An Easy Way to Recover MongoDB on Ubuntu 20.04

MongoDB on Ubuntu

Nowadays, every online platform has its own databases and backup systems that log users’ activity for better business prospects. Whenever we hear about database systems, the first thought that comes to our mind is the backup and restore or recovery process.

Restoring or recovering data at the time of disasters, like server crashes, data loss, etc., is essential. That’s when backed up business-critical data comes to great help. Speaking of database systems, MongoDB is considered to be significantly more secure than others. And a combination of a secure database, MongoDB and a secure operating system, Ubuntu makes a good team.

In this article, we are going to present a quick and easy way to recover MongoDB on Ubuntu v.20.4.

  • Ubuntu 20.04 server with a sudo non-root user and a firewall
  • Fully installed and configured MongoDB
  • Sample MongoDB
Basic Understanding of MongoDB for Backup and Restoring Data:

In MongoDB, reading and inserting data at scale can be resource-intensive, which in turn consumes extensive CPU processing power, memory, and storage space. As MongoDB is widely used for Big Data operations, it is recommended to perform backup and export functions during nights or hours when it is ideal.

In the case of the busy MongoDB server and continuous data alteration during the database backup process, it can be complex to maintain data consistency, which can be solved by applying replication.

For the data export or backup process, it is advisable to use the command – mongodump, and for restoration – mongorestore.

Step 1: Backing up MongoDB
  • Create a backup directory.
$ sudo mkdir /var/backups/mongobackups
  • Create a backup using the mongodump command with –db argument, specifying the database for which you’re creating a database.
$ sudo mongodump --db clouddb --out /var/backups/mongobackups/`date +"%m-%d-%y"`

In the above command, `date +"%m-%d-%y"` the term is used to automatically get the backup-creation data and manage it properly. The clouddb is the name of the database we just created.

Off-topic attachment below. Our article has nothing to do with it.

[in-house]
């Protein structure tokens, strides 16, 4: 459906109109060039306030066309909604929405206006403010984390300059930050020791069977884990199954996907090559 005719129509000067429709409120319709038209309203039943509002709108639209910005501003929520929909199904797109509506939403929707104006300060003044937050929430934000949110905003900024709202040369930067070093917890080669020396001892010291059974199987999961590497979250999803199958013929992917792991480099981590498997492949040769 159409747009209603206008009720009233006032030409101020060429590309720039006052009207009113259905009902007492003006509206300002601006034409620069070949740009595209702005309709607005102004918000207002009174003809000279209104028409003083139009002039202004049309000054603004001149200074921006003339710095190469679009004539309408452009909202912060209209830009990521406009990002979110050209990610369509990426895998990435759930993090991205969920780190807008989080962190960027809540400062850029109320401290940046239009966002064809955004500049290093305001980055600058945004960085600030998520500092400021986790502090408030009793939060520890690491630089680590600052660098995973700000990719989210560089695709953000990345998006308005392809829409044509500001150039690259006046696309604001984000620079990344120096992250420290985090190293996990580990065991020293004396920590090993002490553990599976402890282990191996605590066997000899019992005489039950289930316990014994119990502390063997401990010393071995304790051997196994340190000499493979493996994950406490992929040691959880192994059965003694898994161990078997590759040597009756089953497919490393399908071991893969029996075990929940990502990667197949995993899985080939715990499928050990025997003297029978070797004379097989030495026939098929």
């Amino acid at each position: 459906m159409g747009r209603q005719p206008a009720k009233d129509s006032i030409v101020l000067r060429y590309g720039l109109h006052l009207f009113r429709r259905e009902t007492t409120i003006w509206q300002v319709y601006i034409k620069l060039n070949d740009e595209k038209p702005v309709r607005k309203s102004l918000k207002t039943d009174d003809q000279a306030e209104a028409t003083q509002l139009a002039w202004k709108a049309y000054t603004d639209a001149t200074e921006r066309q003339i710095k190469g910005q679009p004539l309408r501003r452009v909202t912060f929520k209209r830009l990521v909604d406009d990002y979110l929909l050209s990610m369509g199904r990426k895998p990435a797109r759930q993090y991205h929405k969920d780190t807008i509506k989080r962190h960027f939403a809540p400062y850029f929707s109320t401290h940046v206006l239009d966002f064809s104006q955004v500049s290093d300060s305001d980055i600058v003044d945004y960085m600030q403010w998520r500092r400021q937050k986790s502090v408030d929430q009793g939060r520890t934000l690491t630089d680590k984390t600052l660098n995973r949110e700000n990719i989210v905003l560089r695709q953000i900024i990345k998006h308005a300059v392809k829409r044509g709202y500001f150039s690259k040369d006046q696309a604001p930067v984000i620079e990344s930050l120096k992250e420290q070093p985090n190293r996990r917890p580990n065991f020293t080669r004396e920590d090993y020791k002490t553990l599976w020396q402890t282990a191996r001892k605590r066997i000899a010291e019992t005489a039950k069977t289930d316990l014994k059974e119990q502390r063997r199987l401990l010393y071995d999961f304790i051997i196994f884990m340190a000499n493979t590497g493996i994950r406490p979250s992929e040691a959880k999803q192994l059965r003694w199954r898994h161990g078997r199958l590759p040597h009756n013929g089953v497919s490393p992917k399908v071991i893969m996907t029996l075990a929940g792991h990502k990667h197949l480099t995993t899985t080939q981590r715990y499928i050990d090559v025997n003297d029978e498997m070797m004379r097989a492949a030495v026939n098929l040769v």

• You should backup data regularly when the server is nearly ideal or with a few jobs. For example, you can schedule regular backups at 2:00 AM every day. To make this happen, follow the below command:
$ sudo crontab -e

Note: You’ll be writing this cron job command for the root users, which will need password verification from the root profiles to execute properly.

  • Insert the mongodump command inside the created crontab prompt:
* 2 * * * mongodump --out /var/backups/mongobackups/`date +"%m-%d-%y"`
  • After some time, MongoDB might get out of disk space. Thus, the old data backups either should be cleaned or compressed regularly, or you can also set the database’s old backups (such as a week older) to get deleted regularly. Let’s know-how:
$ find /var/backups/mongobackups/ -mtime +7 -exec rm -rf {} \;
  • Create a cron job to find a week older data backup to delete them:
$ sudo crontab -e

Now, add the following line to set up cron job execution time at 2:00 AM every day.

* 2 * * * find /var/backups/mongobackups/ -mtime +7 -exec rm -rf {} \;
  • At last, Save and Close the file.

Now, your MongoDB database backup solution is all set to proceed.

Step 2: Restore Backed Up MongoDB Database

Now, we have a copy of our mission-critical data. So, we can restore the lost data using backup files and by writing the following command:

$ sudo mongorestore --db clouddb --drop /var/backups/mongobackups/02-08-22/newdb/

Here, the –drop argument will ensure that whenever this database is called, it will be first dropped and then restored from the backups in a clean database.

Summing Up:

Now, you know how to create and restore a backup of MongoDB in Ubuntu 20.04. So, try it and let us know where you get stuck.

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